The Characters in your novel have layers, just like ogres, and onions, and parfaits. If for some reason your want your Characters to be flat and boring, then read Rudy Anaya. But if you want your Characters to be interesting and stimulating, each needs to be as unique and individualistic as possible. There are a few things the Creative Writer may want to keep in mind to spread out he dimensions of your Characters.
We are all shape by our childhood, so why wouldn’t our Characters be, as well? You don’t have to detail the events of childhood to show how they affect the Character. For example, James Tyrone, the patriarche of the Tyrone family in the Eugene O’Neill play Long Day’s Journey Into Night is a skinflintery miser. That may sound like it feeds into every Irish stereotype, but O’Neill lets it slip that James grew up dirt poor, so he felt compelled to cling to every cent he could. This not only shapes him as a Character, but feeds into the story itself, in that James is too thrifty (let’s be kind) to spend money on a good doctor for his wife or his youngest son. Even as a much older man, his actions, based upon the type of person he really is, are shaped by his childhood.
There are some novels where the relationships of all the Characters is the story. But even in tales not so based, the Characters in all tales are affected by how they relate to others, friends and family, and foes alike. Pick one of your Characters. Did he get along with his parents, or does he still have daddy issues? Is he married? Does he dote on his wife, or is the marriage strained? Who are his friends? How des he treat them? It is clear how these relationship go far in determining what kind of person each of your Characters are.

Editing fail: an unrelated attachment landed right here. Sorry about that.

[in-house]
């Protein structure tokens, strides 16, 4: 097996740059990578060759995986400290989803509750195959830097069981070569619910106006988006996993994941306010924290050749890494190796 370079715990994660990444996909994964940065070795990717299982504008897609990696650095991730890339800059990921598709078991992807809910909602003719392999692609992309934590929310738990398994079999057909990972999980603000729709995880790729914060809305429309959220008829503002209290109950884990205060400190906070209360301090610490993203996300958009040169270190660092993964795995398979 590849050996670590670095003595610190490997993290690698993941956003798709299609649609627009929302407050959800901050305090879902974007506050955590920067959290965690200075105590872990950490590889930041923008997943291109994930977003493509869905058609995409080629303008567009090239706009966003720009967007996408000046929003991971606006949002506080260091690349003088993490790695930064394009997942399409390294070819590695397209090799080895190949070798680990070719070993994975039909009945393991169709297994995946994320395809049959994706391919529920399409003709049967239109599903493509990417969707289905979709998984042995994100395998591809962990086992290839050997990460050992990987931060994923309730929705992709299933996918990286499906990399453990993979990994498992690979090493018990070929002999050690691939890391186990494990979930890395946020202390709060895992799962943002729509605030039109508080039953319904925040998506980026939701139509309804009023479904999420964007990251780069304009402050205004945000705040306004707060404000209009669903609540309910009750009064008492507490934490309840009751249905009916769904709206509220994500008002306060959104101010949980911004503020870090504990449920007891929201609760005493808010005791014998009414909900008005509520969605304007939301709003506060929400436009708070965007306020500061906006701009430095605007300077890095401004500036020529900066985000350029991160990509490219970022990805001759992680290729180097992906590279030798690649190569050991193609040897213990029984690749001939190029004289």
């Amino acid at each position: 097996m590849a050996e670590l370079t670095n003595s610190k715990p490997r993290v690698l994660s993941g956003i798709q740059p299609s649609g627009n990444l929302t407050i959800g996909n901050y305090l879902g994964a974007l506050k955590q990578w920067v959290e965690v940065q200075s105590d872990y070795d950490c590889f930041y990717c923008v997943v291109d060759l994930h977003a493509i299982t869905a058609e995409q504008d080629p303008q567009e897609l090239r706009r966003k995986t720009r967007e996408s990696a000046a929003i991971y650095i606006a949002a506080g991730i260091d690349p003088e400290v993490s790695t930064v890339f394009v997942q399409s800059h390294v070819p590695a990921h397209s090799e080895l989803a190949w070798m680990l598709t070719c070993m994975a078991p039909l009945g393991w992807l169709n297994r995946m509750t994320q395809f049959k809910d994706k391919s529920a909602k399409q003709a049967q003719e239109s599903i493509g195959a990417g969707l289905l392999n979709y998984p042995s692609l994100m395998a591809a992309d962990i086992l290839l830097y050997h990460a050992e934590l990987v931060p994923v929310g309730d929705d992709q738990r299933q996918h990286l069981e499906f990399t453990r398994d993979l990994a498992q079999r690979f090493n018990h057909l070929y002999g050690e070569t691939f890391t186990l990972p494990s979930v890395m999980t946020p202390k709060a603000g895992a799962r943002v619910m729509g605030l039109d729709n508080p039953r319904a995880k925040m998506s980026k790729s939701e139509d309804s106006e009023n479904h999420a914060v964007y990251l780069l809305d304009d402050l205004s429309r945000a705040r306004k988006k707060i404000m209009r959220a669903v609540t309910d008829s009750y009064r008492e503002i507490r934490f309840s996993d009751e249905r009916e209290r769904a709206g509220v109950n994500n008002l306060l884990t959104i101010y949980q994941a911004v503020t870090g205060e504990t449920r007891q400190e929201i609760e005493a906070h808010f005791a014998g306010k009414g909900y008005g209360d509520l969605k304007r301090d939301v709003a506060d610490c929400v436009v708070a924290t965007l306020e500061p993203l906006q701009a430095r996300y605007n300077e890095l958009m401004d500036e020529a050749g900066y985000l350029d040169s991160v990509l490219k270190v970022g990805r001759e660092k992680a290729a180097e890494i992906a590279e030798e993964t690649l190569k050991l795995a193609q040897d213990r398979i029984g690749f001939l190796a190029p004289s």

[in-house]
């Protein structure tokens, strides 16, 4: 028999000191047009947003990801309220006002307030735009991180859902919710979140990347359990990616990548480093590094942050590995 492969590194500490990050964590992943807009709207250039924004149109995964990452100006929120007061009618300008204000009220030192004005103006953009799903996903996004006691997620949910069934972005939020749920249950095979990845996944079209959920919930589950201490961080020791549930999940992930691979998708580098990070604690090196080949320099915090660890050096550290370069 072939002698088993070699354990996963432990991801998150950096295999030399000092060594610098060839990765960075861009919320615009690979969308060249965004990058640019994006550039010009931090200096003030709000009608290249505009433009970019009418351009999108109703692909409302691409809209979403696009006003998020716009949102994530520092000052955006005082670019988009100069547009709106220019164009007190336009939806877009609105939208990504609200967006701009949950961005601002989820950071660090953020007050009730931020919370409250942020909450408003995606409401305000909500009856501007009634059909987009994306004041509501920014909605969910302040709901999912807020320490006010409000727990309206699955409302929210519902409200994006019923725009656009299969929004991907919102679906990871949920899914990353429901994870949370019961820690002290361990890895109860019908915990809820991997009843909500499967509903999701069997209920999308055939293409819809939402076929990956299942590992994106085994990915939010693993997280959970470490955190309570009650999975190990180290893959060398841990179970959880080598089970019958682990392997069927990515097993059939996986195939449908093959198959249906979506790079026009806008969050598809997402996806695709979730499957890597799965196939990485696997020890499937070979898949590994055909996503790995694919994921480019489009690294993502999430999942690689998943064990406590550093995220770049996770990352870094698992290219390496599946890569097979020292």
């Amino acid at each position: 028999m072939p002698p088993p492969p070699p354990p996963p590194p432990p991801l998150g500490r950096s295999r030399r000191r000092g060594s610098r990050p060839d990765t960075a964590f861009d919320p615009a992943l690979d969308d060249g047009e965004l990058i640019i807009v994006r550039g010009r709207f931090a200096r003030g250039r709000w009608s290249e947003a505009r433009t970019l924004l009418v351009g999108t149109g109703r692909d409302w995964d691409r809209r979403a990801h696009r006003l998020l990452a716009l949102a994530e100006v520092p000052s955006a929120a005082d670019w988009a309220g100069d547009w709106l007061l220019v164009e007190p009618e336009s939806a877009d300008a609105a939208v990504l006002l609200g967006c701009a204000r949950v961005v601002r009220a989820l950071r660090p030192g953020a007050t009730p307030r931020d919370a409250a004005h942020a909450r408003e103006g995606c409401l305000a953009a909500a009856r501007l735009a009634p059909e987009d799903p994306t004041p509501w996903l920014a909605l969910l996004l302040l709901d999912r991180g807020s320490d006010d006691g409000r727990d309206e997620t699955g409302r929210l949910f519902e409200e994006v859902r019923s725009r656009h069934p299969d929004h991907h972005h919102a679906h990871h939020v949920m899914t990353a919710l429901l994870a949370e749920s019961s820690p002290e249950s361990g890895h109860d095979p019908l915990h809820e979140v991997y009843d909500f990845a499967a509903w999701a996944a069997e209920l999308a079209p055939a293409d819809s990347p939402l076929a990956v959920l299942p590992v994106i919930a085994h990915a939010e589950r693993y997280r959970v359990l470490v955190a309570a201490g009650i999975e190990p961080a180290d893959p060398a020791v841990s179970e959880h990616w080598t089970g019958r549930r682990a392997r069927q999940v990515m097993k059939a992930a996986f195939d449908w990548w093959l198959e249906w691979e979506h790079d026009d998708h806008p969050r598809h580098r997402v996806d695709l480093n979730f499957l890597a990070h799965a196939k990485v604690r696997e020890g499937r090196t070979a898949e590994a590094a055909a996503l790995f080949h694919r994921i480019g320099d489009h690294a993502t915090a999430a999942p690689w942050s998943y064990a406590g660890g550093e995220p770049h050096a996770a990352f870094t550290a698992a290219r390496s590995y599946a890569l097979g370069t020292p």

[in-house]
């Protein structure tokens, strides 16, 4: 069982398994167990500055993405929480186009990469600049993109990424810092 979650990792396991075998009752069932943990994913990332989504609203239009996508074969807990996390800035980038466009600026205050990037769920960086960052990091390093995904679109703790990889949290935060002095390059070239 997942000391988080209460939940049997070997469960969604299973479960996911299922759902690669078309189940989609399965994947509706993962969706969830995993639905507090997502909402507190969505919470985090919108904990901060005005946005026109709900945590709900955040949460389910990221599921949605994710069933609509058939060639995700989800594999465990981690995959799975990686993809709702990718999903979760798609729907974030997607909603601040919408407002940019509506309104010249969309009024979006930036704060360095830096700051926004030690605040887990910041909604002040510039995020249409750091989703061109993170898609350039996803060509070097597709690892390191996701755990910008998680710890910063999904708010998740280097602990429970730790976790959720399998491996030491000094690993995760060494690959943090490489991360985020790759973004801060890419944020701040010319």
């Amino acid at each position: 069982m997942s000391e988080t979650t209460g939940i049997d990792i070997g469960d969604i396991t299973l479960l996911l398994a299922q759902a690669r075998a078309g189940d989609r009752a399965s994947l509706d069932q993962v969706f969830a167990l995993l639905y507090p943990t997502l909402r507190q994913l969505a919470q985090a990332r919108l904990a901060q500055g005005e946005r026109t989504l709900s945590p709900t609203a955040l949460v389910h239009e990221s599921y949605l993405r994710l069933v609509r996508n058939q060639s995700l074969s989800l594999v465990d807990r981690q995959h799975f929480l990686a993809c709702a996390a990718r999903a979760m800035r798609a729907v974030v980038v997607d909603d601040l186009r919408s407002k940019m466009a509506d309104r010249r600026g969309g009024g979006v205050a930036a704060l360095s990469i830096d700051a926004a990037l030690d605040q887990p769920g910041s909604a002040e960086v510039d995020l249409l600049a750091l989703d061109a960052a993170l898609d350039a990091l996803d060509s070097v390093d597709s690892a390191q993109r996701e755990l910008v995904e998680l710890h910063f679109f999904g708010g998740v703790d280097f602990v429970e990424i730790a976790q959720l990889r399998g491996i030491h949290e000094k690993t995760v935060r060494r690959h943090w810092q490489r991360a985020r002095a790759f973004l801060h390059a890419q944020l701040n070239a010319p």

What your Characters do for a living matters. Moby-Dick just wouldn’t work if Ishmael sat on the Executive Board of Greenpeace. Faulkner’s The Hamlet is based upon Flem Snopes in the first section. Not only are his actions central, but the story demonstrates his takeover of the town – from the general store to the horse exchange, the story revolves him basically because of his work as it reflects the advance of his Character.
It is easy to provide pastimes for your Characters that mirror your own interests. I would love to for all my heroes to be baseball fans. Certainly, I’d write about what I know, but there needs to be variety in my Characters, so there needs to be a difference in their hobbies. Maybe I need some Characters who enjoy opera and others who listens the Opry. While I’d like for my favorite Characters to be dedicated to Mozart, maybe I should have someone listening to Cool Moe Dee once in a while. But the hobbies should reflect the personality. A rock shaper should have a patient and meticulous nature, while a photographer might by known for his perspective on the world.
We all have an outlook on life. Our Main Character may be Catholic or an Atheist, Republican or Democrat, given to hedonism or dedicated to sacrifice. Worldview has everything to do with what a person wants, and what someone wants moulds the individual motivation. Our Characters need motivation, each must want something very specific. What motivates out Characters begins with every one of their worldviews.
All these add layers to your Characters and makes sure they stay interesting. But this is of course only a starting place. You can think of many other layers to add to the rich of their personalities and details to fill out their being.